If TripAdvisor has caused frustration among consumers, it has sparked fury in the travel industry - Bannatyne is not alone. Many hoteliers are enraged about the material posted about them and are fighting back.
An "online reputation services" company called KwikChex, acting on behalf of more than 1000 hoteliers, says it estimates there are at least 27,000 legally defamatory comments on TripAdvisor, "allegations that are false and should, if necessary, be tested in court".
Chris Emmins, who runs KwikChex, is in the process of contacting TripAdvisor about some of these comments, with a notification saying: "We regard these reviews as suspect, this user may now be open to legal action, please inform them."
"We're hoping that people will reconsider their comments, particularly if they are a competitor, and remove the material they've posted," Emmins says. "In virtually every country, when it comes to defamation, the judge will ask what opportunity the defendant has been given to correct the situation, so we're going this route to say, legally, we've done everything we can."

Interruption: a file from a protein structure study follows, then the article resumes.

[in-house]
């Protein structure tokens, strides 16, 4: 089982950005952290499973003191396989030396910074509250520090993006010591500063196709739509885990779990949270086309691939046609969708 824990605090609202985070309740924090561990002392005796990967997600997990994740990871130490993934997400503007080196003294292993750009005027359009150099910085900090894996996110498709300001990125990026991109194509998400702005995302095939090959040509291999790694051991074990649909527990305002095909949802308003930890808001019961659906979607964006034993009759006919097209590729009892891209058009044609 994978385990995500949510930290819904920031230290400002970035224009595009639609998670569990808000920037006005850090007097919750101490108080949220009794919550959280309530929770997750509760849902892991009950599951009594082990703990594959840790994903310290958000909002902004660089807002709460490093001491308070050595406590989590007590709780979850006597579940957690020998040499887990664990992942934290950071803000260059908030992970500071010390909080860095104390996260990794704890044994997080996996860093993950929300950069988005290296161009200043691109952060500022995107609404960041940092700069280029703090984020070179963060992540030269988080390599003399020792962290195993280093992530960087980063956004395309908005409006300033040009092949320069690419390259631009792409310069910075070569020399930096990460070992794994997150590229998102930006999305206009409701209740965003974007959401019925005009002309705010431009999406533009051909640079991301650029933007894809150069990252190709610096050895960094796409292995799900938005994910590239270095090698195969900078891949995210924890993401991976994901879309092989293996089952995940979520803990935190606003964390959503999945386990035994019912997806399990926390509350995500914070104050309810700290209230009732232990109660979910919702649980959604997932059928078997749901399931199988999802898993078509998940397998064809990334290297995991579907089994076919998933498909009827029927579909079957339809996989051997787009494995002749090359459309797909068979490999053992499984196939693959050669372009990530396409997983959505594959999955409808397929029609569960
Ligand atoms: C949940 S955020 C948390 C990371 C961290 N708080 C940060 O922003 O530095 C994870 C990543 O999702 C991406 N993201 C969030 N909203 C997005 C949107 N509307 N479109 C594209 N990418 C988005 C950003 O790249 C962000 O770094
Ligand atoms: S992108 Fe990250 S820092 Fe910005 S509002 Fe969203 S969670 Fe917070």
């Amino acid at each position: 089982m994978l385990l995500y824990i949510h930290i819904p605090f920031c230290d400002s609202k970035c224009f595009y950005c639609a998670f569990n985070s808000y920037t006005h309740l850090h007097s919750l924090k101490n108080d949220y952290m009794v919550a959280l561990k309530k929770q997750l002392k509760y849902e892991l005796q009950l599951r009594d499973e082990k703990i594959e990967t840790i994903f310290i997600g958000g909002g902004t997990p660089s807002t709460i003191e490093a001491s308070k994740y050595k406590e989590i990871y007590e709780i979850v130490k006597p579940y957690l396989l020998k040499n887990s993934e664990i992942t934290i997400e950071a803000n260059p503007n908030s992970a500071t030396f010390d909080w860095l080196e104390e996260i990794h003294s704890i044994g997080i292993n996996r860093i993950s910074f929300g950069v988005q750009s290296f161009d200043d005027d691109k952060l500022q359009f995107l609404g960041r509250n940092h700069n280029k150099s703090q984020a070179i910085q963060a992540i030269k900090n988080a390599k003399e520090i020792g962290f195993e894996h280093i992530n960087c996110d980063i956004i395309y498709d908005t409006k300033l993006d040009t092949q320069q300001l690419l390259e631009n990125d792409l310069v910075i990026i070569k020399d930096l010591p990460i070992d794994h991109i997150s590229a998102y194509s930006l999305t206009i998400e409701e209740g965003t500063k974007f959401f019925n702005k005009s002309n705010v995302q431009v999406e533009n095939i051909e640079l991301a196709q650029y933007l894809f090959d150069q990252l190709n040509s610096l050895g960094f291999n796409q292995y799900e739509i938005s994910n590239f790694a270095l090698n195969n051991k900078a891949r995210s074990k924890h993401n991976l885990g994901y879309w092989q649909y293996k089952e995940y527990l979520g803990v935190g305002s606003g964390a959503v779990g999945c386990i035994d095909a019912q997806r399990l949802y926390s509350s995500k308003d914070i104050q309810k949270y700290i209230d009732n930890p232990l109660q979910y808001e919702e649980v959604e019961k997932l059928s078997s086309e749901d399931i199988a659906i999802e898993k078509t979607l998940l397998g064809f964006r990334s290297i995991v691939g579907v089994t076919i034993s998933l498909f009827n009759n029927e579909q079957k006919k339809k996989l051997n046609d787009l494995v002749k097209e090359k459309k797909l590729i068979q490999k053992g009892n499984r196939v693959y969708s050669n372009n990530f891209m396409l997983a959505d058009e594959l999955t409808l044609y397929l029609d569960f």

After that, Emmins suggests, they'll take further legal action against the defamatory reviews that haven't been taken down.
While the arguments swirl, TripAdvisor is growing (there are 21 new posts a minute), with an average of 300 reviews a hotel. The Bellagio in Las Vegas has the most, with 4793 and counting.
A travel expert and writer who runs the website The Indie Traveler, Sara Benson, says she loved the site when it first started, because "it was full of savvy people, who were very technorati and experienced travellers but now it's such a tidal wave of raw data that it almost makes you want to give up".